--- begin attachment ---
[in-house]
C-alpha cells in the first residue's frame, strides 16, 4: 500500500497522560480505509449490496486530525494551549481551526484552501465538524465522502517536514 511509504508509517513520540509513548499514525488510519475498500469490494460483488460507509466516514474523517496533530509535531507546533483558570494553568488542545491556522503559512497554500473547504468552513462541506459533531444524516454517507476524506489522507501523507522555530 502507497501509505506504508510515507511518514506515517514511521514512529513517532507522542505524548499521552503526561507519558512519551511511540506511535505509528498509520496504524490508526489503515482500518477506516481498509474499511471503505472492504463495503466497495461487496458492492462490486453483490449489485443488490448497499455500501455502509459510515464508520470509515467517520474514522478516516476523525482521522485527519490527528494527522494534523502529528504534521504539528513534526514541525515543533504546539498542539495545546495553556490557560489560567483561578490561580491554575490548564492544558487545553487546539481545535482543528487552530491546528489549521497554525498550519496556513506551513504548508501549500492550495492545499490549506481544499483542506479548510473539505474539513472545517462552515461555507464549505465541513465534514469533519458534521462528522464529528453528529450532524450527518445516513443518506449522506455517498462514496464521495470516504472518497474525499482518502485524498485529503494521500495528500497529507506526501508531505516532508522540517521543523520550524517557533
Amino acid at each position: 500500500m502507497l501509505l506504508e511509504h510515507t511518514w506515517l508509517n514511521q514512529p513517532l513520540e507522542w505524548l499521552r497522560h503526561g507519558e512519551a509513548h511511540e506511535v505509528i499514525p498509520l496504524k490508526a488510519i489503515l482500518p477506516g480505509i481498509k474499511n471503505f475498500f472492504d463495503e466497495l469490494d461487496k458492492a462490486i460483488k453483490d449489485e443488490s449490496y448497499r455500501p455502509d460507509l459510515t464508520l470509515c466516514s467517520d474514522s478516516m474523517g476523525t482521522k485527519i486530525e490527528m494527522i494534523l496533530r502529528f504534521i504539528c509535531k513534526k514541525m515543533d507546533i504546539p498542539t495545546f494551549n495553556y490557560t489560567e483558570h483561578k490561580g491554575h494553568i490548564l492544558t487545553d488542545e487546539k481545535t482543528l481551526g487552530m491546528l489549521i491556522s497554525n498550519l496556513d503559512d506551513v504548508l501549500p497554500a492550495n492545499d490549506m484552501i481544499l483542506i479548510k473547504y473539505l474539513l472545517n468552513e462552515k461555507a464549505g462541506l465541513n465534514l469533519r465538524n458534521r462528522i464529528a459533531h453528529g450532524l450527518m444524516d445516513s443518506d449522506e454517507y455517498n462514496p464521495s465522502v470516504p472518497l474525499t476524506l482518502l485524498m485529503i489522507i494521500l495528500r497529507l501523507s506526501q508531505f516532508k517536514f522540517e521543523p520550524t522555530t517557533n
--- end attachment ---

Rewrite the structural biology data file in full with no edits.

[in-house]
C-alpha cells in the first residue's frame, strides 16, 4: 500500500497522560480505509449490496486530525494551549481551526484552501465538524465522502517536514 511509504508509517513520540509513548499514525488510519475498500469490494460483488460507509466516514474523517496533530509535531507546533483558570494553568488542545491556522503559512497554500473547504468552513462541506459533531444524516454517507476524506489522507501523507522555530 502507497501509505506504508510515507511518514506515517514511521514512529513517532507522542505524548499521552503526561507519558512519551511511540506511535505509528498509520496504524490508526489503515482500518477506516481498509474499511471503505472492504463495503466497495461487496458492492462490486453483490449489485443488490448497499455500501455502509459510515464508520470509515467517520474514522478516516476523525482521522485527519490527528494527522494534523502529528504534521504539528513534526514541525515543533504546539498542539495545546495553556490557560489560567483561578490561580491554575490548564492544558487545553487546539481545535482543528487552530491546528489549521497554525498550519496556513506551513504548508501549500492550495492545499490549506481544499483542506479548510473539505474539513472545517462552515461555507464549505465541513465534514469533519458534521462528522464529528453528529450532524450527518445516513443518506449522506455517498462514496464521495470516504472518497474525499482518502485524498485529503494521500495528500497529507506526501508531505516532508522540517521543523520550524517557533
Amino acid at each position: 500500500m502507497l501509505l506504508e511509504h510515507t511518514w506515517l508509517n514511521q514512529p513517532l513520540e507522542w505524548l499521552r497522560h503526561g507519558e512519551a509513548h511511540e506511535v505509528i499514525p498509520l496504524k490508526a488510519i489503515l482500518p477506516g480505509i481498509k474499511n471503505f475498500f472492504d463495503e466497495l469490494d461487496k458492492a462490486i460483488k453483490d449489485e443488490s449490496y448497499r455500501p455502509d460507509l459510515t464508520l470509515c466516514s467517520d474514522s478516516m474523517g476523525t482521522k485527519i486530525e490527528m494527522i494534523l496533530r502529528f504534521i504539528c509535531k513534526k514541525m515543533d507546533i504546539p498542539t495545546f494551549n495553556y490557560t489560567e483558570h483561578k490561580g491554575h494553568i490548564l492544558t487545553d488542545e487546539k481545535t482543528l481551526g487552530m491546528l489549521i491556522s497554525n498550519l496556513d503559512d506551513v504548508l501549500p497554500a492550495n492545499d490549506m484552501i481544499l483542506i479548510k473547504y473539505l474539513l472545517n468552513e462552515k461555507a464549505g462541506l465541513n465534514l469533519r465538524n458534521r462528522i464529528a459533531h453528529g450532524l450527518m444524516d445516513s443518506d449522506e454517507y455517498n462514496p464521495s465522502v470516504p472518497l474525499t476524506l482518502l485524498m485529503i489522507i494521500l495528500r497529507l501523507s506526501q508531505f516532508k517536514f522540517e521543523p520550524t522555530t517557533n